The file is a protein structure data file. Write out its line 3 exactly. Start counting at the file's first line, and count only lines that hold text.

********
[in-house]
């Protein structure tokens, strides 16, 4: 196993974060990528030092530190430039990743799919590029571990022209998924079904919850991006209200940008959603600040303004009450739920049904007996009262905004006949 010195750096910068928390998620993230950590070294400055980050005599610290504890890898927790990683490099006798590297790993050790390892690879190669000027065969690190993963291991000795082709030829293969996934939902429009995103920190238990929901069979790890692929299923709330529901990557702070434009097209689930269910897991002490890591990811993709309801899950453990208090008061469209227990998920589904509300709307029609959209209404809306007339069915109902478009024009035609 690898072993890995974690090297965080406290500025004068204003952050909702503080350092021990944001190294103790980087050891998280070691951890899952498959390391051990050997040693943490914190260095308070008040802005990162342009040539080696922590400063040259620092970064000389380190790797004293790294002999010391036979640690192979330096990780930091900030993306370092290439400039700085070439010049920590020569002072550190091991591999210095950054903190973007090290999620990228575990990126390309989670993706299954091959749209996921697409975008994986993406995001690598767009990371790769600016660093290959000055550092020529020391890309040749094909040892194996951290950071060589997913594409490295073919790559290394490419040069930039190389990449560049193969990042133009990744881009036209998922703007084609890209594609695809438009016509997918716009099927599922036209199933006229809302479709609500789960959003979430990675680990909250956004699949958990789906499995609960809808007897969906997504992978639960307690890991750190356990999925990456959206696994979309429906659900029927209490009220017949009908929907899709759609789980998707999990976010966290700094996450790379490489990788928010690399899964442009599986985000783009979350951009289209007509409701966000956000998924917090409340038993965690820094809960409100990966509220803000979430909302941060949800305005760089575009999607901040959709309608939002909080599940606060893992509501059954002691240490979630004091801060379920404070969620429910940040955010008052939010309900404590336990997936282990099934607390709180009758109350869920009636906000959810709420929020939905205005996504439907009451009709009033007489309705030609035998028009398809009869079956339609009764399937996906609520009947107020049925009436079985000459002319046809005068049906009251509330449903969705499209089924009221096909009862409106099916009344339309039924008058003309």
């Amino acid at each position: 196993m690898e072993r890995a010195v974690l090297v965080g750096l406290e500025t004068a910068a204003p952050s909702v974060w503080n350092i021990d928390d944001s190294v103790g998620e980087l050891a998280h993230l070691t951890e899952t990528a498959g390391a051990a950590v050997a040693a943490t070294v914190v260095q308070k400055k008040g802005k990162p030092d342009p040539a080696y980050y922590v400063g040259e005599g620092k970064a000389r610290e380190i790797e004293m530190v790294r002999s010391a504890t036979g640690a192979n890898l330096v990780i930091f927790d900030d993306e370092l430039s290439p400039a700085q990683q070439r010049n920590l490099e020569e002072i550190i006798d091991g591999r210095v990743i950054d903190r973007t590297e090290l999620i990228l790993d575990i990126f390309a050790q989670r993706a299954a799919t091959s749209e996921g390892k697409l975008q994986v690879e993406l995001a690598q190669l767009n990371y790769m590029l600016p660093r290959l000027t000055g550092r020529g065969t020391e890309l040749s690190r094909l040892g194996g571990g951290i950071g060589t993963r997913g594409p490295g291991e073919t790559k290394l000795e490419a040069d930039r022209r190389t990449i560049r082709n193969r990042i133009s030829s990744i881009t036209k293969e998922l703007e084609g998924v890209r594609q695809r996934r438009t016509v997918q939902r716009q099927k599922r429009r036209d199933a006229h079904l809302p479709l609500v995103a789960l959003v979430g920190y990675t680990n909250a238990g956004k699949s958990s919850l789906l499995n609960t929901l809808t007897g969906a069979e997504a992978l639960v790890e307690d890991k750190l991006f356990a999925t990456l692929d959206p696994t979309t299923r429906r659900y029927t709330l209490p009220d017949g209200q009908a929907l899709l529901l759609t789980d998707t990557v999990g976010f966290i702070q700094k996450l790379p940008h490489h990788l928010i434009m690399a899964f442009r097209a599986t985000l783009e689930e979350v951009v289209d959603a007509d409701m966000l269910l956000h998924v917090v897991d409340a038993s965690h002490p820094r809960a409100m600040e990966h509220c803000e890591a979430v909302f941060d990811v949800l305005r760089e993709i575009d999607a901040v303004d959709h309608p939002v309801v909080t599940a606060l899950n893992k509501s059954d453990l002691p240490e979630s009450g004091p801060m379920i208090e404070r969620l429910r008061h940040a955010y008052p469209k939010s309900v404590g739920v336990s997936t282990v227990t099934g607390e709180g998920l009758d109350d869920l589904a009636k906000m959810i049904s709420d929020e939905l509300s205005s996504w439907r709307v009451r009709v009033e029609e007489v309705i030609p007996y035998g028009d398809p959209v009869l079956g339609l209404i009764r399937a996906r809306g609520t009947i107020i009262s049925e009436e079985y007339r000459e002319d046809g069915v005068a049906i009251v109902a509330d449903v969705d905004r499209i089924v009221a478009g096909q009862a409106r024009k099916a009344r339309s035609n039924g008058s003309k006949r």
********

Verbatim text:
């Amino acid at each position: 196993m690898e072993r890995a010195v974690l090297v965080g750096l406290e500025t004068a910068a204003p952050s909702v974060w503080n350092i021990d928390d944001s190294v103790g998620e980087l050891a998280h993230l070691t951890e899952t990528a498959g390391a051990a950590v050997a040693a943490t070294v914190v260095q308070k400055k008040g802005k990162p030092d342009p040539a080696y980050y922590v400063g040259e005599g620092k970064a000389r610290e380190i790797e004293m530190v790294r002999s010391a504890t036979g640690a192979n890898l330096v990780i930091f927790d900030d993306e370092l430039s290439p400039a700085q990683q070439r010049n920590l490099e020569e002072i550190i006798d091991g591999r210095v990743i950054d903190r973007t590297e090290l999620i990228l790993d575990i990126f390309a050790q989670r993706a299954a799919t091959s749209e996921g390892k697409l975008q994986v690879e993406l995001a690598q190669l767009n990371y790769m590029l600016p660093r290959l000027t000055g550092r020529g065969t020391e890309l040749s690190r094909l040892g194996g571990g951290i950071g060589t993963r997913g594409p490295g291991e073919t790559k290394l000795e490419a040069d930039r022209r190389t990449i560049r082709n193969r990042i133009s030829s990744i881009t036209k293969e998922l703007e084609g998924v890209r594609q695809r996934r438009t016509v997918q939902r716009q099927k599922r429009r036209d199933a006229h079904l809302p479709l609500v995103a789960l959003v979430g920190y990675t680990n909250a238990g956004k699949s958990s919850l789906l499995n609960t929901l809808t007897g969906a069979e997504a992978l639960v790890e307690d890991k750190l991006f356990a999925t990456l692929d959206p696994t979309t299923r429906r659900y029927t709330l209490p009220d017949g209200q009908a929907l899709l529901l759609t789980d998707t990557v999990g976010f966290i702070q700094k996450l790379p940008h490489h990788l928010i434009m690399a899964f442009r097209a599986t985000l783009e689930e979350v951009v289209d959603a007509d409701m966000l269910l956000h998924v917090v897991d409340a038993s965690h002490p820094r809960a409100m600040e990966h509220c803000e890591a979430v909302f941060d990811v949800l305005r760089e993709i575009d999607a901040v303004d959709h309608p939002v309801v909080t599940a606060l899950n893992k509501s059954d453990l002691p240490e979630s009450g004091p801060m379920i208090e404070r969620l429910r008061h940040a955010y008052p469209k939010s309900v404590g739920v336990s997936t282990v227990t099934g607390e709180g998920l009758d109350d869920l589904a009636k906000m959810i049904s709420d929020e939905l509300s205005s996504w439907r709307v009451r009709v009033e029609e007489v309705i030609p007996y035998g028009d398809p959209v009869l079956g339609l209404i009764r399937a996906r809306g609520t009947i107020i009262s049925e009436e079985y007339r000459e002319d046809g069915v005068a049906i009251v109902a509330d449903v969705d905004r499209i089924v009221a478009g096909q009862a409106r024009k099916a009344r339309s035609n039924g008058s003309k006949r």